“Tensions were high at a chaotic meeting, and I let that get the best of me, leading me to act in a way unbecoming of a leader,” Ramirez-Rosa said.
Ald. Anthony Beale’s, 9th Ward, controversial proposal would let voters weigh in on whether Chicago should retain its sanctuary city designation it’s held since 1985.
“We have other Democratic cities… sending their people to Chicago. They’re sending their migrants to Chicago. Why? Because they’re saying we can’t take any more,” said Beale, who accused absent alderpersons of playing hide-and-go-seek. “Chicago has yet to say, ‘We can’t take anymore.’ We have to draw the line somewhere… All I’m asking is to just put this question on the ballot – nonbinding – in order to give the people of this city a voice they have not had.”
No vote was ultimately taken on Beale’s proposal Thursday, and mayoral allies had deployed procedural maneuvers earlier in the week to ensure there would be room for Bring Chicago Home on the ballot – even if the sanctuary city referendum had managed to pass.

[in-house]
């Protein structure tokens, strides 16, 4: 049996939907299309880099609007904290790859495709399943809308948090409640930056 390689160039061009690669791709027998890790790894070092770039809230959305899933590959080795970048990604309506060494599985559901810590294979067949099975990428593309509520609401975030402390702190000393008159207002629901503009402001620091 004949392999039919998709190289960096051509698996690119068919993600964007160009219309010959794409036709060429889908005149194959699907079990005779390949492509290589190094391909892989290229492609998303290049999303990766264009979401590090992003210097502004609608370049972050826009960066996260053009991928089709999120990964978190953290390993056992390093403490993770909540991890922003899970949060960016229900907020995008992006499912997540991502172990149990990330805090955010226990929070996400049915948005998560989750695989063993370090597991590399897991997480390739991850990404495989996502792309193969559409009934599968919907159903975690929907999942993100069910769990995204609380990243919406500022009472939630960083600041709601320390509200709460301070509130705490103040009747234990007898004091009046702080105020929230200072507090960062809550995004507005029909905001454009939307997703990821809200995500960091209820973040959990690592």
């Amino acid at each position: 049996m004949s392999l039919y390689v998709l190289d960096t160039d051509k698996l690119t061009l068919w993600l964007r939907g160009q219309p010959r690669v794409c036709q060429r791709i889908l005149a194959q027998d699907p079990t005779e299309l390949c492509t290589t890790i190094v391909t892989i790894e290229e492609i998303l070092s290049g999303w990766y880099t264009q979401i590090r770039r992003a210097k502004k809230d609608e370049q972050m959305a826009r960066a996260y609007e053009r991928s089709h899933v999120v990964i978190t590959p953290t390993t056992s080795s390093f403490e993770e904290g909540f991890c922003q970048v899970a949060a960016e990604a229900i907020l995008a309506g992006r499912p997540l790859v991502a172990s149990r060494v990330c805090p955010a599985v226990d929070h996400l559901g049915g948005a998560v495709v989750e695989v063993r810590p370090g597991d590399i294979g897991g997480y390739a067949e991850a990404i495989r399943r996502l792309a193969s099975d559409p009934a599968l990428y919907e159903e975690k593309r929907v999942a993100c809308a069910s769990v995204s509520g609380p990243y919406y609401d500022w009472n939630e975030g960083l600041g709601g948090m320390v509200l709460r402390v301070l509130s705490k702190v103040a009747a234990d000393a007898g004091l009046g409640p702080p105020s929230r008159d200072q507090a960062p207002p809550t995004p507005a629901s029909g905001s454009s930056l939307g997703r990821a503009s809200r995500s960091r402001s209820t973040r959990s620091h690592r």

“It’s sometimes a bit of a chess game,” Ald. Maria Hadden, 49th Ward, and a lead co-sponsor of the Bring Chicago Home proposal said Wednesday of the maneuvers.
Dick Simpson, a professor emeritus of political science at the University of Illinois at Chicago and former alderman who represented the 44th Ward in the 1970s, said there needs to be some limit to the number of referendum questions on the ballot so voters aren’t mired in dozens of proposals. But the ballot often gets strategically packed as a result – often with nonbinding resolutions that simply take a pulse of voters’ sentiments on an issue.
“However, the problem has been [that] it’s usually been manipulated – particularly by the City Council, sometimes by other bodies – because they don’t like something. They’ll put three resolutions of their own on the ballot, and that makes it then limited,” Simpson said.
It’s a tactic supporters of Bring Chicago Home have faced from opponents before. Now, they don’t want to see it boxed out again. Hadden has also sponsored two other nonbinding referendum questions that could crowd out Beale’s proposal: one calling for the establishment of a flood mitigation plan and another on the expansion of the city’s mental health clinics.